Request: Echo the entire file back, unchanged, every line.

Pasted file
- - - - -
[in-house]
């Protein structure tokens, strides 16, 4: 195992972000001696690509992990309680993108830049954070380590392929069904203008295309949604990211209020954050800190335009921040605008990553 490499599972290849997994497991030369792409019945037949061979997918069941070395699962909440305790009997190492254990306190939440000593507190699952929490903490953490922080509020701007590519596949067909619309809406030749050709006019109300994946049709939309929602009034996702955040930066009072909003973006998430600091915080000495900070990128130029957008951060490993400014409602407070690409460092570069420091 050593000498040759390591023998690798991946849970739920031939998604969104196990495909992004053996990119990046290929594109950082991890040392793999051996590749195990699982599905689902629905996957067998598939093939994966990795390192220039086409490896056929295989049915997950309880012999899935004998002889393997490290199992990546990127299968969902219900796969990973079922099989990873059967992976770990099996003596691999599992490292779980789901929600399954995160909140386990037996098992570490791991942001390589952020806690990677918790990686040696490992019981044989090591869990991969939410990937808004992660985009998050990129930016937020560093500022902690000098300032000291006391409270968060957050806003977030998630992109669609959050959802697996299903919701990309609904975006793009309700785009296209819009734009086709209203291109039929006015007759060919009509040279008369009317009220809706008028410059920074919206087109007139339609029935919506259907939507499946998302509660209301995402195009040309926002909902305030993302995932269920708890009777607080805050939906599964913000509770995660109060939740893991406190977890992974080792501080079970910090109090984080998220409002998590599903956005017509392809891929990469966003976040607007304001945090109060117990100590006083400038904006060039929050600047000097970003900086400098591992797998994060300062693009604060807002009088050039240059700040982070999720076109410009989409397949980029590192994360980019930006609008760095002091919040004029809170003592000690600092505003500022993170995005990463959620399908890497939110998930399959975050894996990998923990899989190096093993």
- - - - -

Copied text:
[in-house]
């Protein structure tokens, strides 16, 4: 195992972000001696690509992990309680993108830049954070380590392929069904203008295309949604990211209020954050800190335009921040605008990553 490499599972290849997994497991030369792409019945037949061979997918069941070395699962909440305790009997190492254990306190939440000593507190699952929490903490953490922080509020701007590519596949067909619309809406030749050709006019109300994946049709939309929602009034996702955040930066009072909003973006998430600091915080000495900070990128130029957008951060490993400014409602407070690409460092570069420091 050593000498040759390591023998690798991946849970739920031939998604969104196990495909992004053996990119990046290929594109950082991890040392793999051996590749195990699982599905689902629905996957067998598939093939994966990795390192220039086409490896056929295989049915997950309880012999899935004998002889393997490290199992990546990127299968969902219900796969990973079922099989990873059967992976770990099996003596691999599992490292779980789901929600399954995160909140386990037996098992570490791991942001390589952020806690990677918790990686040696490992019981044989090591869990991969939410990937808004992660985009998050990129930016937020560093500022902690000098300032000291006391409270968060957050806003977030998630992109669609959050959802697996299903919701990309609904975006793009309700785009296209819009734009086709209203291109039929006015007759060919009509040279008369009317009220809706008028410059920074919206087109007139339609029935919506259907939507499946998302509660209301995402195009040309926002909902305030993302995932269920708890009777607080805050939906599964913000509770995660109060939740893991406190977890992974080792501080079970910090109090984080998220409002998590599903956005017509392809891929990469966003976040607007304001945090109060117990100590006083400038904006060039929050600047000097970003900086400098591992797998994060300062693009604060807002009088050039240059700040982070999720076109410009989409397949980029590192994360980019930006609008760095002091919040004029809170003592000690600092505003500022993170995005990463959620399908890497939110998930399959975050894996990998923990899989190096093993």